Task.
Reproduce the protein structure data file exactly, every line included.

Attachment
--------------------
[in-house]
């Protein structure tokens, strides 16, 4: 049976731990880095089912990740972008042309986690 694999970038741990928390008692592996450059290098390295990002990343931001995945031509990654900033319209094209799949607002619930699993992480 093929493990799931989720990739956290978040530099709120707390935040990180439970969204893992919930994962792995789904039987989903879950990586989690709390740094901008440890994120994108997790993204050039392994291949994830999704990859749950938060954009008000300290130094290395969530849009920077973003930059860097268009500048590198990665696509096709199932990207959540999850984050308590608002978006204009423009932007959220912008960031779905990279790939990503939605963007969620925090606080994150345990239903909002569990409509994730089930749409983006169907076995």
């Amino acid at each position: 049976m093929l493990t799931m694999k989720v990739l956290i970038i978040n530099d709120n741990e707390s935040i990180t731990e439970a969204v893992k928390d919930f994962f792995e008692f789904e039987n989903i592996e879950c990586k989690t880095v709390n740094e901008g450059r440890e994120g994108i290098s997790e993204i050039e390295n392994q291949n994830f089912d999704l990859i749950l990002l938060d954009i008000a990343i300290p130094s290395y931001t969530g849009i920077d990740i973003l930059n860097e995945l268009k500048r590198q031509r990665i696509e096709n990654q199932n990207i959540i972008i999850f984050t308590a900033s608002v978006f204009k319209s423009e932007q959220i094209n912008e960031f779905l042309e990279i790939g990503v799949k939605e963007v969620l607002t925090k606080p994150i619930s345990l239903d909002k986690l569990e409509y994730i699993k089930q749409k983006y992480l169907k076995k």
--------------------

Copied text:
[in-house]
């Protein structure tokens, strides 16, 4: 049976731990880095089912990740972008042309986690 694999970038741990928390008692592996450059290098390295990002990343931001995945031509990654900033319209094209799949607002619930699993992480 093929493990799931989720990739956290978040530099709120707390935040990180439970969204893992919930994962792995789904039987989903879950990586989690709390740094901008440890994120994108997790993204050039392994291949994830999704990859749950938060954009008000300290130094290395969530849009920077973003930059860097268009500048590198990665696509096709199932990207959540999850984050308590608002978006204009423009932007959220912008960031779905990279790939990503939605963007969620925090606080994150345990239903909002569990409509994730089930749409983006169907076995």
């Amino acid at each position: 049976m093929l493990t799931m694999k989720v990739l956290i970038i978040n530099d709120n741990e707390s935040i990180t731990e439970a969204v893992k928390d919930f994962f792995e008692f789904e039987n989903i592996e879950c990586k989690t880095v709390n740094e901008g450059r440890e994120g994108i290098s997790e993204i050039e390295n392994q291949n994830f089912d999704l990859i749950l990002l938060d954009i008000a990343i300290p130094s290395y931001t969530g849009i920077d990740i973003l930059n860097e995945l268009k500048r590198q031509r990665i696509e096709n990654q199932n990207i959540i972008i999850f984050t308590a900033s608002v978006f204009k319209s423009e932007q959220i094209n912008e960031f779905l042309e990279i790939g990503v799949k939605e963007v969620l607002t925090k606080p994150i619930s345990l239903d909002k986690l569990e409509y994730i699993k089930q749409k983006y992480l169907k076995k």